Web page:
Rach-Al-Paca opens new yarn store
Rachel and Alan Boucher, owners of Rach-Al-Paca Fiber Processing, are expanding their business. Last weekend, they opened a small store on their fiber farm, where they can sell all sorts of natural fiber products.
Rachel Boucher has been making yarn from her alpacas and sheep since 2004, she said. Since then, she’s been taking it to fiber shows to sell. Between shows, her stock occupied the couple’s dining room. She also sells some items online but found that those sales are more difficult.
“It’s hard to sell yarn online because people want to touch it,” she said. “It’s very tactile.”
She started looking around at other yarn stores in the area and realized that the closest stores to Hastings were still some ways away — Apple Valley had one, and now the closest is in Cannon Falls, she said. So she decided to add a small retail aspect to their fiber processing mill in rural Hastings, using her existing stock to get things started.
“Since I have so much of it, it made sense,” she said.
The little store is located on the farm, at 18495 Goodwin Ave., staffed by Boucher and the staff already working at the mill.
“It’s just kind of a natural extension of the mill,” she said.
The store offers a variety of yarn, all of it machine made right there at the Rach-Al-Paca mill. The store also sells roving, felts, socks (made from local fiber by another small business in Pennsylvania), blending fibers, rugs, hats, scarves and even a limited number of sheep pelts. Alan Boucher, a photographer, also has some of his local photography for sale. For alpaca enthusiasts, there are even Minnesota-made alpaca shaped cookie cutters, which have been surprisingly popular, Rachel Boucher said.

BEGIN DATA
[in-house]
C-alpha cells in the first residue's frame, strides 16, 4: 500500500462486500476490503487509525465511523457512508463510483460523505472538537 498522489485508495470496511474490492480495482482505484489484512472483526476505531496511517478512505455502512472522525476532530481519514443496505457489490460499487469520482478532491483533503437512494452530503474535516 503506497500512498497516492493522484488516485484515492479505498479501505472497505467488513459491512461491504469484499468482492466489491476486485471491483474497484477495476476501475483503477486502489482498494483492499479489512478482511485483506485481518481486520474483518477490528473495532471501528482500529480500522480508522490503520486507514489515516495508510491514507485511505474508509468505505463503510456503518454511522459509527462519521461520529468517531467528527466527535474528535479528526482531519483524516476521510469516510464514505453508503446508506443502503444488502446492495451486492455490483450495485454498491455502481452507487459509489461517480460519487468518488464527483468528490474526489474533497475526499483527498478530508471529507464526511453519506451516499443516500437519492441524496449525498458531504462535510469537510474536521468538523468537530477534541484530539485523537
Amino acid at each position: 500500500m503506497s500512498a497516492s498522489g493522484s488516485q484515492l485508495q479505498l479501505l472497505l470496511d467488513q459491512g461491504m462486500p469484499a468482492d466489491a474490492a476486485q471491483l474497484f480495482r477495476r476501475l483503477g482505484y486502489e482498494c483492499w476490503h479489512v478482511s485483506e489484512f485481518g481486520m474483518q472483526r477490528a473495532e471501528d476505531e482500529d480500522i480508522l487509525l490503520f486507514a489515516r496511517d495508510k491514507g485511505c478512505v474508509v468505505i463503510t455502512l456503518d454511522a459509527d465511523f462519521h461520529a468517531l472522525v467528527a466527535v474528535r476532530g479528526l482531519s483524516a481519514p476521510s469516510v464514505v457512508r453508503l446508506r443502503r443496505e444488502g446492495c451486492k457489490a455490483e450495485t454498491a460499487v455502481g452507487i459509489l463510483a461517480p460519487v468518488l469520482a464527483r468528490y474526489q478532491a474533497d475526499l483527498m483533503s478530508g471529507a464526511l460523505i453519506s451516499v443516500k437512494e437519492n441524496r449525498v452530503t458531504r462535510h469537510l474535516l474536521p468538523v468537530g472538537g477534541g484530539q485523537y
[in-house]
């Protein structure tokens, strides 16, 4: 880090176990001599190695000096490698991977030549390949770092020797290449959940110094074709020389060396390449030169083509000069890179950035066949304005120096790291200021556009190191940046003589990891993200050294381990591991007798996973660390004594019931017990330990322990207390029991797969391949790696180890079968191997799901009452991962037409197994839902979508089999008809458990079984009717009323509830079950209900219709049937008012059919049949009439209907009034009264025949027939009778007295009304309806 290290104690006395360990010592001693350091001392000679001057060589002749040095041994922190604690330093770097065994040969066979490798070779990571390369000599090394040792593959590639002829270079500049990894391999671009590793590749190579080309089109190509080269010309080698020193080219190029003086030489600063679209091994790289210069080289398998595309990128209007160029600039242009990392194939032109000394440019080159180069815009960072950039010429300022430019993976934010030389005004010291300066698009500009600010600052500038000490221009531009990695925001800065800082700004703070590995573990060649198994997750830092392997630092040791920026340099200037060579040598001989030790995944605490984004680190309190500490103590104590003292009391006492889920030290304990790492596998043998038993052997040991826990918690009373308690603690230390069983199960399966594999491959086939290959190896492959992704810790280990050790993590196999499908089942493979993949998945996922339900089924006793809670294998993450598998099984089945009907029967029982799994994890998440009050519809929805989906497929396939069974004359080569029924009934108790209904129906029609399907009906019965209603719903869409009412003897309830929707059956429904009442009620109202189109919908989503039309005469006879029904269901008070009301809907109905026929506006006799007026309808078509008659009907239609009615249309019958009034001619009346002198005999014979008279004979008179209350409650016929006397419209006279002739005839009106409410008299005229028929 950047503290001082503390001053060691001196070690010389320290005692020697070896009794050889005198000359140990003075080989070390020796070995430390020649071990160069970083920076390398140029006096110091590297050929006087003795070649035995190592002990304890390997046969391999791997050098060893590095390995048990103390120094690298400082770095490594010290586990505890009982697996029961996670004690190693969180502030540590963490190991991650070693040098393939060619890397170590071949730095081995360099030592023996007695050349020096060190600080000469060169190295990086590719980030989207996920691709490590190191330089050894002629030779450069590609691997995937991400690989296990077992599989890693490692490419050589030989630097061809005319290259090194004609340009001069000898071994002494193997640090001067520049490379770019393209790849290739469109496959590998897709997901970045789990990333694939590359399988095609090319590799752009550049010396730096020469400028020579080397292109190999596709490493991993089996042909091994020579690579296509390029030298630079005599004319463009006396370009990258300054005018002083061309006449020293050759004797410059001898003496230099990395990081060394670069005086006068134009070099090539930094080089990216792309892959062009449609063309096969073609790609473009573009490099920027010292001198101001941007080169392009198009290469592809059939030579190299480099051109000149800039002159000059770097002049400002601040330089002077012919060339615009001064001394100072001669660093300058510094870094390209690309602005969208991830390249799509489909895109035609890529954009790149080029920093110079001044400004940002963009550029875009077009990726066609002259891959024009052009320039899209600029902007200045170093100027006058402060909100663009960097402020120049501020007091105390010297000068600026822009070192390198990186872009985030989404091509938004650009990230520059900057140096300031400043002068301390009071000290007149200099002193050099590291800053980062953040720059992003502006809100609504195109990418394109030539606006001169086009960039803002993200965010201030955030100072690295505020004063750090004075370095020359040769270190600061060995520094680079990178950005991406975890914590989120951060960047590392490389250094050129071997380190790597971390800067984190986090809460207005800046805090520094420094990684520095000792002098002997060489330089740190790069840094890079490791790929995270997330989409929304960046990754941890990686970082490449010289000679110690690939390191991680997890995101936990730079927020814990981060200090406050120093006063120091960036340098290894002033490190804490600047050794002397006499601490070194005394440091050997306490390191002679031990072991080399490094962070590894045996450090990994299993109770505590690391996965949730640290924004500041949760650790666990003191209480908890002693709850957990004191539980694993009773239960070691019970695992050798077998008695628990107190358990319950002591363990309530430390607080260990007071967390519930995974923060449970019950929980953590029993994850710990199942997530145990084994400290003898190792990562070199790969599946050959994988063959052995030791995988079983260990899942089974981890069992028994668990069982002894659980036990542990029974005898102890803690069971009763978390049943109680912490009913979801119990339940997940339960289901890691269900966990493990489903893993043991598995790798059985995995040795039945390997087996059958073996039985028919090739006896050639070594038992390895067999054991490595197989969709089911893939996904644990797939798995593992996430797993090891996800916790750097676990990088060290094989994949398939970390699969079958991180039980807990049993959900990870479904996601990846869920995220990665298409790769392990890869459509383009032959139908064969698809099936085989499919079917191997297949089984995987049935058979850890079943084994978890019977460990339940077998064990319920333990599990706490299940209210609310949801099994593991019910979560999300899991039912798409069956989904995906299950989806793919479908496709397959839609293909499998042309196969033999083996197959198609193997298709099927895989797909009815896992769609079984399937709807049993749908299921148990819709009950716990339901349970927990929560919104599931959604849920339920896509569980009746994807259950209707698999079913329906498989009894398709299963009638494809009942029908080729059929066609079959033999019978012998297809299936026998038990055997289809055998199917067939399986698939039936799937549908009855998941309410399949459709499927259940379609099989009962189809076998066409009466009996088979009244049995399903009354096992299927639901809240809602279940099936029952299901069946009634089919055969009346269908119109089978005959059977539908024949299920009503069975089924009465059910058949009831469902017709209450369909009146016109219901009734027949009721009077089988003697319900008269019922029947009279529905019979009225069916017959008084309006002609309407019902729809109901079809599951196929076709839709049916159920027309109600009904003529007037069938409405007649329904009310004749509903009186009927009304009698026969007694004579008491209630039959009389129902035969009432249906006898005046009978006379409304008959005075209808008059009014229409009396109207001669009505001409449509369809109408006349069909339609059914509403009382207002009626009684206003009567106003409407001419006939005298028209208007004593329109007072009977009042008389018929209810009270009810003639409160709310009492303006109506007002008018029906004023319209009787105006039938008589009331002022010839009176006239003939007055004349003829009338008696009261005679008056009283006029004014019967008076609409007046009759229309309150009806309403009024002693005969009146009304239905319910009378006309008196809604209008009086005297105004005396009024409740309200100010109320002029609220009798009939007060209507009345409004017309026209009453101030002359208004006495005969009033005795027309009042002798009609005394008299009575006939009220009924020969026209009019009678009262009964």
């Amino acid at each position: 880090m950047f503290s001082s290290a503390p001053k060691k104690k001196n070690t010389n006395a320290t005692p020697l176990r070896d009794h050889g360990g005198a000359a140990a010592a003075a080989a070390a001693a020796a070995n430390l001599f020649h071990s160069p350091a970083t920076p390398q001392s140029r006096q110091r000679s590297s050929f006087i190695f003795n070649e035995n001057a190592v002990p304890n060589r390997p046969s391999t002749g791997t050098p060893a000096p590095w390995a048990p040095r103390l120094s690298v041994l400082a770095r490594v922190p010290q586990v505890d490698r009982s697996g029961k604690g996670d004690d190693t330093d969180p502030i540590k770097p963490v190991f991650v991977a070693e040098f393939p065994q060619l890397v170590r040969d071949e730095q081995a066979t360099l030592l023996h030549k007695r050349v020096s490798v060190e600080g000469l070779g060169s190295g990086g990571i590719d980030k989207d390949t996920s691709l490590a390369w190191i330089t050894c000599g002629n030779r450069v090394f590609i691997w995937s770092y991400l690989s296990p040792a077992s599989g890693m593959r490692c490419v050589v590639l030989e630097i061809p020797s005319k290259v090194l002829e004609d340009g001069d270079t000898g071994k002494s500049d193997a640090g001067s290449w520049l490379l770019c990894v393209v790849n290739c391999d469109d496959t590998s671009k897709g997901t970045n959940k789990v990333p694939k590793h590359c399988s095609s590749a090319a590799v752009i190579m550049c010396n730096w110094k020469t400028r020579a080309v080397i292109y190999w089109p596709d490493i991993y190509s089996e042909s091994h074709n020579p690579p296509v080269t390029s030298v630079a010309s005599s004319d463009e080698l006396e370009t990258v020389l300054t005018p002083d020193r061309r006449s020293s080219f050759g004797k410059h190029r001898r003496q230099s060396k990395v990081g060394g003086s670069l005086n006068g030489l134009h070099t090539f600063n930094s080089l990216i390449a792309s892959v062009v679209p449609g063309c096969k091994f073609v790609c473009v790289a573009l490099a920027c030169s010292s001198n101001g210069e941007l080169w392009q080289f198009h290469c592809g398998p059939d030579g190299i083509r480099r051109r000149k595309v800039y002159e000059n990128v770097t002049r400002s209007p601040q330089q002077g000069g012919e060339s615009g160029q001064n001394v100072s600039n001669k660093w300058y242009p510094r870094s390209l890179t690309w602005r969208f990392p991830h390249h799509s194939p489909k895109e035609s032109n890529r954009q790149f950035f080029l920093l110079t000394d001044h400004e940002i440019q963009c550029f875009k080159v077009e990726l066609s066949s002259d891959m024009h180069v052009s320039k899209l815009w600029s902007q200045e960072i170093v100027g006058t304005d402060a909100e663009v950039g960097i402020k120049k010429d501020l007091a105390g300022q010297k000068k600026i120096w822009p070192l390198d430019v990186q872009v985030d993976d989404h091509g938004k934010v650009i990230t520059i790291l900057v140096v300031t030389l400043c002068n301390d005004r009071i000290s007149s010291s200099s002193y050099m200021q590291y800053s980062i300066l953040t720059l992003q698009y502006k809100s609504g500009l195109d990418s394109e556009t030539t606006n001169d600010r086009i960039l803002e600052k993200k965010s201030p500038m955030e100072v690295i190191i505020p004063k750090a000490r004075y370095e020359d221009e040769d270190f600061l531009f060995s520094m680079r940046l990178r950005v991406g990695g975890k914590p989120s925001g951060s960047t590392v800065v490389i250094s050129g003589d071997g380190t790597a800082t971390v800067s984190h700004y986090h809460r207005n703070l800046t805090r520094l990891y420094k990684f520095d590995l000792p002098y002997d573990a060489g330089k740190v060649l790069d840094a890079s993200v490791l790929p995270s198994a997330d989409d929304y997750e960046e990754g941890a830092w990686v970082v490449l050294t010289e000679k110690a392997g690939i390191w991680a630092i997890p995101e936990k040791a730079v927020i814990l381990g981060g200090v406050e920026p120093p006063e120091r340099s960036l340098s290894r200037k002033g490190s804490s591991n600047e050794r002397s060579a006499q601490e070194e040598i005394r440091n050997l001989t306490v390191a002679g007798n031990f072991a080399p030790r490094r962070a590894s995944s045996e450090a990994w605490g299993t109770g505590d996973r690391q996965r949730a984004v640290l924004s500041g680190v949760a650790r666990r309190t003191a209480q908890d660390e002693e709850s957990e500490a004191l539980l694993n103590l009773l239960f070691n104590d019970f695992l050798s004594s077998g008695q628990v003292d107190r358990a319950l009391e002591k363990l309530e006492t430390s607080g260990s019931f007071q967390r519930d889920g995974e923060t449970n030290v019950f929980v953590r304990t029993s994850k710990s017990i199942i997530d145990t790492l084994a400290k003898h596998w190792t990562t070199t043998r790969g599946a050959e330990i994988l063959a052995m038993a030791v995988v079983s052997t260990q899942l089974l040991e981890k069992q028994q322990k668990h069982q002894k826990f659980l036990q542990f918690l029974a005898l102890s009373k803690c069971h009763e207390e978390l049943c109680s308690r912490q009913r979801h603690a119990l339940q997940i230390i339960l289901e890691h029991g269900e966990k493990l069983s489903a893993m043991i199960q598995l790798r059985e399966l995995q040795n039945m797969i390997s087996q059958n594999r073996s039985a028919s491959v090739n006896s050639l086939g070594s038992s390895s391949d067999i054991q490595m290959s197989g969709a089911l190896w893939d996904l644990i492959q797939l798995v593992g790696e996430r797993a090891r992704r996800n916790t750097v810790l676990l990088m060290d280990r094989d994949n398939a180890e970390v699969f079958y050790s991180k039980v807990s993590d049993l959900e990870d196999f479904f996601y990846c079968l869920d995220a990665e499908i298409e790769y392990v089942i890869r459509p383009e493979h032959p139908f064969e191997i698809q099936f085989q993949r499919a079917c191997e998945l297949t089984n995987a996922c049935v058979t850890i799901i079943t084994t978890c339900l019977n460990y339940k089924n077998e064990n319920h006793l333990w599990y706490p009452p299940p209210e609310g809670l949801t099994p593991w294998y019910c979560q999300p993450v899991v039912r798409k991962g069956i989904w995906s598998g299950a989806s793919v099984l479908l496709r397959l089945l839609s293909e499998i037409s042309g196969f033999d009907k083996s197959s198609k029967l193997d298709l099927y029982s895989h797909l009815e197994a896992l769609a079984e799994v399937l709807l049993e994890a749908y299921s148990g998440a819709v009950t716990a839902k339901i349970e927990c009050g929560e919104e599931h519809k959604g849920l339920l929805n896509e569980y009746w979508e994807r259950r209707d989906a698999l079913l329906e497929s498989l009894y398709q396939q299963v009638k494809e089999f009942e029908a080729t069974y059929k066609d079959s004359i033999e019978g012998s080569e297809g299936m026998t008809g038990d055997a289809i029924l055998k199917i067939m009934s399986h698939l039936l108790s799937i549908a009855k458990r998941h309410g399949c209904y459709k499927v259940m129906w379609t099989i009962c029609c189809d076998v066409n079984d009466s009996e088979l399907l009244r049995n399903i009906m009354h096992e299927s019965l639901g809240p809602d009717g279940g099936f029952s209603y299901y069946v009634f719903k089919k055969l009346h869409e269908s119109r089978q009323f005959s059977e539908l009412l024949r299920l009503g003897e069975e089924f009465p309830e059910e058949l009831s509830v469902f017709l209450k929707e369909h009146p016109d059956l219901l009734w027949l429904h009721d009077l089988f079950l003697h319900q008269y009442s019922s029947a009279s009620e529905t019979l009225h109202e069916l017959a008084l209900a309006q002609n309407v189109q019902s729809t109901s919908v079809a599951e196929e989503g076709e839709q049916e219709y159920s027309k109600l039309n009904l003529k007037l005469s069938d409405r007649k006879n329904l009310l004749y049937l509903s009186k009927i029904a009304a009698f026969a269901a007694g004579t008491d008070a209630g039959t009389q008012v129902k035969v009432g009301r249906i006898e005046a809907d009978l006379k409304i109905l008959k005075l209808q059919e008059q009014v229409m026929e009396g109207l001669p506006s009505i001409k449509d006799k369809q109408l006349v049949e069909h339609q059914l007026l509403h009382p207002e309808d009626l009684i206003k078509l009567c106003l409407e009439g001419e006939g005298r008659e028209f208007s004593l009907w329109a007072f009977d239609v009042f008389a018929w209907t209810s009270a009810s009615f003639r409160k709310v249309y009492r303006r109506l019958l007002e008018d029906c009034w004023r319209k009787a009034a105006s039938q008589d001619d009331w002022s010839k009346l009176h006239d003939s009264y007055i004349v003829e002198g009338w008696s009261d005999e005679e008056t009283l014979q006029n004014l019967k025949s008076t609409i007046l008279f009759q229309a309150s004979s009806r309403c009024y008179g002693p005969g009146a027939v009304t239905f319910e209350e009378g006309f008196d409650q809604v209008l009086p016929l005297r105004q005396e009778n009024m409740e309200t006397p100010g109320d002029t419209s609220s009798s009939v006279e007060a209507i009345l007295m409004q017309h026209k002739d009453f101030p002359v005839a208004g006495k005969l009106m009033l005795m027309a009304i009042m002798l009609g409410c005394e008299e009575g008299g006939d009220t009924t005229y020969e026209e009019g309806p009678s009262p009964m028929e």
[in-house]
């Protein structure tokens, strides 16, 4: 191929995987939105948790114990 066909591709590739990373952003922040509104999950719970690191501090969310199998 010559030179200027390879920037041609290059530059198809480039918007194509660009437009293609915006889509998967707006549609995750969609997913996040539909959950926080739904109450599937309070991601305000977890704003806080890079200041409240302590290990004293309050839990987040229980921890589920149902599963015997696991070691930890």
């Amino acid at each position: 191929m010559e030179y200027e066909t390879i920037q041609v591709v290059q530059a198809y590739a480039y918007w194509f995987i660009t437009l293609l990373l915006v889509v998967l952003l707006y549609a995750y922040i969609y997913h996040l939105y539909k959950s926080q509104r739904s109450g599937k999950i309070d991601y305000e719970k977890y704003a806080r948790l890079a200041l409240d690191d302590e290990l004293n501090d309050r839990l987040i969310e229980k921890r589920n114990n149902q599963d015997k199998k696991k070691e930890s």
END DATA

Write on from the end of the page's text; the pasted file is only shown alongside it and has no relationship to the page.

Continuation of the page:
The prices might be a bit higher than one would expect from a big box retailer, but Boucher said that the product is also much different. Besides being all natural fiber, unlike many mass market yarns, hers come with individual characteristics. Customers can buy fiber from the same animal year after year, and not only that, they can walk a few steps outside and meet the animal in person.
“People can say ‘I met this sheep,” Boucher said. “That’s kind of special.”
Many of the yarns are still their natural color; the only time she dyes her product is to produce bright colors that are obviously unnatural.
“It’s a unique artisanal product,” she said.
Eventually, Boucher said she would like to see the store grow enough to be able to sell some products from other customers at the mill as well. Her goal, she added, is to “help my fellow fiber producers sustain their farms.”
The store is open from 10 a.m. to 6 p.m. on weekdays and from 9 a.m. to 2 p.m. on Saturdays. Boucher said that customers may call to set up a time to stop by outside those hours.
For now, the store doesn’t have an official name. Boucher said that they are taking suggestions, however, and whoever makes the suggestion closest to the name they pick will get a free pair of socks from the store. Anyone with a suggestion is asked to contact them.